Wednesday, April 11, 2007

The Gun Seller

Lately, I've had more time to read and the latest was a book by Hugh Laurie, of House fame, called "The Gun Seller."

The Gun Seller is about an ex-british forces soldier named Thomas Lang who lives in London and gets wrapped up in an arms deal initiated by people with money and connections to the US government. Things escalate, as you'd hope, and several beatings and a motorcycle wreck, Lang ends up turning the situation to his advantage.

This was Laurie's first attempt at novel, and to have it published he first submitted it under a pen name. When the novel was accepted, he allowed them to use his real name, since the material stood on it's own merits and not just as celebrity self gratuity. A classy move on his part, and it does add to the credibility of him as a writer, and maybe surprisingly, he delivers.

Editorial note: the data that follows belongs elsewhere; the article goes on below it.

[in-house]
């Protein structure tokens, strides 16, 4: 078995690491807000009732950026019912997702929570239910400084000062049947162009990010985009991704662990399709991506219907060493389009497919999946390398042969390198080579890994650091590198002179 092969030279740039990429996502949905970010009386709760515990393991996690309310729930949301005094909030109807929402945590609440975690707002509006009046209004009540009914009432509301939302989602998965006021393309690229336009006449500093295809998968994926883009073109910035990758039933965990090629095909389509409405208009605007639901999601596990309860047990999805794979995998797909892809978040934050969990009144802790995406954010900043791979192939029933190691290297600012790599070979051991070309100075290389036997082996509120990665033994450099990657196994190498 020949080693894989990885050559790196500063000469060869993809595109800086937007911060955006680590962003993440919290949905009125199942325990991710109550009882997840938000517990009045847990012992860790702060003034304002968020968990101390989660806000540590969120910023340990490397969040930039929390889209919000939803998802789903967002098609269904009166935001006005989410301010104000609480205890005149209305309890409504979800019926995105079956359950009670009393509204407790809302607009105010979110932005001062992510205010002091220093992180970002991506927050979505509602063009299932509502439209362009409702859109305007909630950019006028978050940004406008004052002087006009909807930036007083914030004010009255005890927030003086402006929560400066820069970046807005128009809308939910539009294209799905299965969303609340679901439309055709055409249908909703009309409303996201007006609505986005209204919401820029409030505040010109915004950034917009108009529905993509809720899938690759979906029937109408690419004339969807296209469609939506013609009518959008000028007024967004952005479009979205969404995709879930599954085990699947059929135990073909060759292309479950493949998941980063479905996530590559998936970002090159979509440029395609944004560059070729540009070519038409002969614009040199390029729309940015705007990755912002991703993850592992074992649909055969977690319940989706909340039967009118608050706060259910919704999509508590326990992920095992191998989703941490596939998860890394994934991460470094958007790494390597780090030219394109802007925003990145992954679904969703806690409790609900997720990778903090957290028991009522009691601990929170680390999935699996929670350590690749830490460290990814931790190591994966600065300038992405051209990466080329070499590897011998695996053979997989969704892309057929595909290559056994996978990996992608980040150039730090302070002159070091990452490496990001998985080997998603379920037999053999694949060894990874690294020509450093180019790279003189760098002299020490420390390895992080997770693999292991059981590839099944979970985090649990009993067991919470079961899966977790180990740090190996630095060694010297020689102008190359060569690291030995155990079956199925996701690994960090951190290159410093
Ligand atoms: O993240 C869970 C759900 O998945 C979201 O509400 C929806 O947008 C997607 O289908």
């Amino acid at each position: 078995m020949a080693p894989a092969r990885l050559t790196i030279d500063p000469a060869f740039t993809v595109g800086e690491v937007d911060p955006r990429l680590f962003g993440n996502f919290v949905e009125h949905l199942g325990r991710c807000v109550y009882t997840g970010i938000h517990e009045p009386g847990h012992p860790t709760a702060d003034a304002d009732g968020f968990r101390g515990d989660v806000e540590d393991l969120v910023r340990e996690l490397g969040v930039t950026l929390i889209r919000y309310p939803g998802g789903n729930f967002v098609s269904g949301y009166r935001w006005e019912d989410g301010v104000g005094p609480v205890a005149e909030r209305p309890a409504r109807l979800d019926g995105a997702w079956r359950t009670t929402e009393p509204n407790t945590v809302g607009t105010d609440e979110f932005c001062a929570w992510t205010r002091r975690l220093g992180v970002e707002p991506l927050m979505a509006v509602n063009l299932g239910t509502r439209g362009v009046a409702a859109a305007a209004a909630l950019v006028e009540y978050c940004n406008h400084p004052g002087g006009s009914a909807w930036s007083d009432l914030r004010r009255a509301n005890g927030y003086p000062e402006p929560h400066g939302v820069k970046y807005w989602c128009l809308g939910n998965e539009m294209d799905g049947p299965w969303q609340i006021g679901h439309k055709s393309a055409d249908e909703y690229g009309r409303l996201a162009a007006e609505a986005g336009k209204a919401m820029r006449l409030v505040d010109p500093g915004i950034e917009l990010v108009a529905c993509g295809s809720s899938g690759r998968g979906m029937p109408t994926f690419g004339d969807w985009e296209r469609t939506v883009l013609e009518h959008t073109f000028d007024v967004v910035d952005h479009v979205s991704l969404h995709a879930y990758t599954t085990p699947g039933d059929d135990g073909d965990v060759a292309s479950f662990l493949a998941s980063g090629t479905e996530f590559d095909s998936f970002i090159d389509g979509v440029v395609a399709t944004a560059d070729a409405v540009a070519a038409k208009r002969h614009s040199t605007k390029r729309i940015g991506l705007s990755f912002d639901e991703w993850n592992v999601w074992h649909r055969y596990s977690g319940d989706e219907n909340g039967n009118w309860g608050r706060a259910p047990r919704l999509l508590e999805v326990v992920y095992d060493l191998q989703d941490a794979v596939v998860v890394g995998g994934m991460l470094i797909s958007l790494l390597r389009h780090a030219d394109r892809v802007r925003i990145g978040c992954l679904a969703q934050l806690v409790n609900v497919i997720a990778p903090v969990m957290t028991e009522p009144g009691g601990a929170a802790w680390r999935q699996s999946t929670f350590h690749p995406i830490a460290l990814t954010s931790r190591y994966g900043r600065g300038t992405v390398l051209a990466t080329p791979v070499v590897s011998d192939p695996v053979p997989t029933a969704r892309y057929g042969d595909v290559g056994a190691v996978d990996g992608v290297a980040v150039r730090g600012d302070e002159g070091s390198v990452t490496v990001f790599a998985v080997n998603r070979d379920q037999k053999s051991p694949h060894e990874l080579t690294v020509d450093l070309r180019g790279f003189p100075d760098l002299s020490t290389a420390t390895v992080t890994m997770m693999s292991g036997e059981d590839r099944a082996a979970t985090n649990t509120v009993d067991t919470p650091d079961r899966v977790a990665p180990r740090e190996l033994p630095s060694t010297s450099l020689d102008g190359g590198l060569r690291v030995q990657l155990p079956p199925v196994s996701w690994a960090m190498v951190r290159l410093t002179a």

A look at his background and it probably shouldn't be surpising that he can write, and write well. He was educated at Cambridge and cites his favorite author as PG Wodehouse. That should not be a surprise, really, either, as he played Bertie Wooster, a Wodehouse character, to perfection in the BBC series Jeeves and Wooster. In The Gun Seller, Laurie has put the literary influence to paper and created a modern version of a Wodehouse-like book. Wodehouse created distinct and funny characters, and through the eyes and words of Thomas Lang, Laurie has done the same, in the form of a page turner of a mock spy novel.

The story clips along quite well, with occasional observations and asides that pace the action.